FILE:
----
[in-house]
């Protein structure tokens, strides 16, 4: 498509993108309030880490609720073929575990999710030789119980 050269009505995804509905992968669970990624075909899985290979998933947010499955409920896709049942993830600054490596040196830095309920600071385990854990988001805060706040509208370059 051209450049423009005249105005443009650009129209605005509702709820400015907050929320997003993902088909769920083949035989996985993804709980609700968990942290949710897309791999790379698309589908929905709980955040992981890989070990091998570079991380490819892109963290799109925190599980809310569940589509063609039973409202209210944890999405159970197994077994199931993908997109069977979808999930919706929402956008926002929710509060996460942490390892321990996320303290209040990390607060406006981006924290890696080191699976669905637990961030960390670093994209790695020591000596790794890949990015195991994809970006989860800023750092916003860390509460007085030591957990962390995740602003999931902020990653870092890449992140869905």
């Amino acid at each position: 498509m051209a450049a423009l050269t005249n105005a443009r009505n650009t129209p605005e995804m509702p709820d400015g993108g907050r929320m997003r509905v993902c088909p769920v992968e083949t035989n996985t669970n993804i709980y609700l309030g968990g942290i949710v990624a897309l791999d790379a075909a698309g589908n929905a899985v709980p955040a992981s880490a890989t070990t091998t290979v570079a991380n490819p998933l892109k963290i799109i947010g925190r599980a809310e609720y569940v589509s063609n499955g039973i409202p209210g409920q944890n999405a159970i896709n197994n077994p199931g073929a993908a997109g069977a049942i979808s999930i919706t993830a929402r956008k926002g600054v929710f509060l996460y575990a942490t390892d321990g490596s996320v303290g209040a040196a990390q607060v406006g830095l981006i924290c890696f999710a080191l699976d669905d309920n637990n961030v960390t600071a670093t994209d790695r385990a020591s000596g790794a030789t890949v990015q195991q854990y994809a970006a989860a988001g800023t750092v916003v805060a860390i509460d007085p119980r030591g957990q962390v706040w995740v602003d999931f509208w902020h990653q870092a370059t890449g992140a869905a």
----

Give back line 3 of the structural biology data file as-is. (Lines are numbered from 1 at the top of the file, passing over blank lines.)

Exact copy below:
């Amino acid at each position: 498509m051209a450049a423009l050269t005249n105005a443009r009505n650009t129209p605005e995804m509702p709820d400015g993108g907050r929320m997003r509905v993902c088909p769920v992968e083949t035989n996985t669970n993804i709980y609700l309030g968990g942290i949710v990624a897309l791999d790379a075909a698309g589908n929905a899985v709980p955040a992981s880490a890989t070990t091998t290979v570079a991380n490819p998933l892109k963290i799109i947010g925190r599980a809310e609720y569940v589509s063609n499955g039973i409202p209210g409920q944890n999405a159970i896709n197994n077994p199931g073929a993908a997109g069977a049942i979808s999930i919706t993830a929402r956008k926002g600054v929710f509060l996460y575990a942490t390892d321990g490596s996320v303290g209040a040196a990390q607060v406006g830095l981006i924290c890696f999710a080191l699976d669905d309920n637990n961030v960390t600071a670093t994209d790695r385990a020591s000596g790794a030789t890949v990015q195991q854990y994809a970006a989860a988001g800023t750092v916003v805060a860390i509460d007085p119980r030591g957990q962390v706040w995740v602003d999931f509208w902020h990653q870092a370059t890449g992140a869905a």